Australian native garden plants
We are searching data for your request:
Upon completion, a link will appear to access the found materials.
Australian native garden plants for Melbourne
This is my guide to native Australian plants for use in the south eastern suburbs of Melbourne.
At the other end of the globe, I grew up with native plants, close to the land, surrounded by them, every day.
In Melbourne, my experience is different. Until I moved to the inner eastern suburbs a year ago, it was rare to find any native Australian plant growing in the gardens and streets of Melbourne, so I wanted to make sure I brought back some from Australia.
There are lots of Australian native plants for Melbourne.
In this post, I’ve included as much as I know about each species, how to grow them, and places to find them.
You may need to adjust to growing them in Melbourne, but the more you learn the easier it’ll be.
To download a printable guide of recommended native Australian plants for Melbourne, click here.
Plants in a grid
This is an easy way to record plants you want to grow.
I keep a few on a kitchen window sill. Click the image below to download a PDF.
*Please check with local council or library about growing any plant
This beautiful native Australian woodland plant is good at removing soil-bound nitrogen and producing new leaves quickly, as well as being a good insect feeder and pollinator.
To see the photos and grow information for this plant, click here.
NOTE: You can find the seed of this plant on Gumtree.
It’s a tiny little seed and needs to be grown under a microscope. You will find that it’s slightly hairy so put the seed in a small pot and soak it in water, leave it for a few hours, and then plant it out into a larger pot.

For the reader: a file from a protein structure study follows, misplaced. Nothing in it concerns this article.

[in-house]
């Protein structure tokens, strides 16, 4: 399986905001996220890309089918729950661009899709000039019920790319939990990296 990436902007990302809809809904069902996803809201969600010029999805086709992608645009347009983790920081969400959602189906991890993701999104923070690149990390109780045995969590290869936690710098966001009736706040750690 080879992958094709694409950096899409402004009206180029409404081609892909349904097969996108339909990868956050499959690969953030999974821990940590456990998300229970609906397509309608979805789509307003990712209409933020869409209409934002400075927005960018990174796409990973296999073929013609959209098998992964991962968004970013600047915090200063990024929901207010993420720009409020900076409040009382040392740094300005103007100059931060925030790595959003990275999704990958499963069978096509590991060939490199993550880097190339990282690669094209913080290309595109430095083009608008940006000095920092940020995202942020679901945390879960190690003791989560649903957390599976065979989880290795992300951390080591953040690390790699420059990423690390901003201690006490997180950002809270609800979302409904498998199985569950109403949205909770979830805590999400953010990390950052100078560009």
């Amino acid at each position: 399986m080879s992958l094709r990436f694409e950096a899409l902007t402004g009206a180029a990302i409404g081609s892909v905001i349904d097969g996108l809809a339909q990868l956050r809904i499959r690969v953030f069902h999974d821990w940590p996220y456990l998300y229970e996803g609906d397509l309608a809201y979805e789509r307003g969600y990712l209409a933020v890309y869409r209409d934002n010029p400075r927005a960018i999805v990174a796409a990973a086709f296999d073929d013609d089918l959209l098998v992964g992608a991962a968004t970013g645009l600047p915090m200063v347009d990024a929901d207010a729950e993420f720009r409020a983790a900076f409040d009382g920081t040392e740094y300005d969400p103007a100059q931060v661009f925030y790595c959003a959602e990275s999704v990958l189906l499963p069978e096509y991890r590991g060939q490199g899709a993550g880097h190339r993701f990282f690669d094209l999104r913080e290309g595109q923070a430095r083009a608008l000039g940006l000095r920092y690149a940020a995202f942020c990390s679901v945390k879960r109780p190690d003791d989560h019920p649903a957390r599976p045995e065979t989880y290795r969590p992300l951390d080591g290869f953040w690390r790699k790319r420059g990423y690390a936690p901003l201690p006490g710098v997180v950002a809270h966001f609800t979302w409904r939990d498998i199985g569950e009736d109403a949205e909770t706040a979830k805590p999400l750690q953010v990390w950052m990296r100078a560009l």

It does well in any kind of soil and can be hardy.
If you can get a seed or leaf to grow, you’ll have an easy and healthy plant.
Australia has been breeding this native butterfly bush over the last century, because of its ability to create nice large blooms, no fuss and all-year-round flowering, with lots of nectar for wildlife.
In Melbourne, I’ve seen them only a few times, but it’s worth searching for them in your area. I saw some close to North Melbourne railway station in 2017.
It’s a cool hardy plant, although a bit leggy so you need to plant it as early as possible.
Many gardeners remove all the leaves, because they’re a pest and nothing works like removing it. But it’s very easy to let this grow, and once it has formed a large bush it’s very easy to prune back.
It’s also a good insect pollinator.
But the foliage is where all the nectar is produced so it’s important to prune it back during winter, so that all the young nectar-producing leaves come into summer.
If you can find seedlings, that’s also a good way of starting your own plants.
When I saw this in April 2017, there were lots of these flowering, and the blackbird was doing a lot of pesting.
Unlike the other blooms in this list, these have white flowers, and last longer. You can also find other yellow daisy-like blooms on the same plant, so it’s worth searching for them too.
The plant has been hybridised for pest resistance, so it’s likely to be an easy plant to grow.
If you can get it to produce seeds, they can be beautiful.
It’s a useful perennial and easy to grow.
Although the flowers look a little yellowish in Melbourne’s summer, the natural flowers are more golden yellow, which is great for attracting pollinators.
Australia has the worlds largest flower, which is an echidna warty-feeling plant.
This hardy little seed-spurting perennial has been doing this for millions of years, and they also do it while the sun is shining!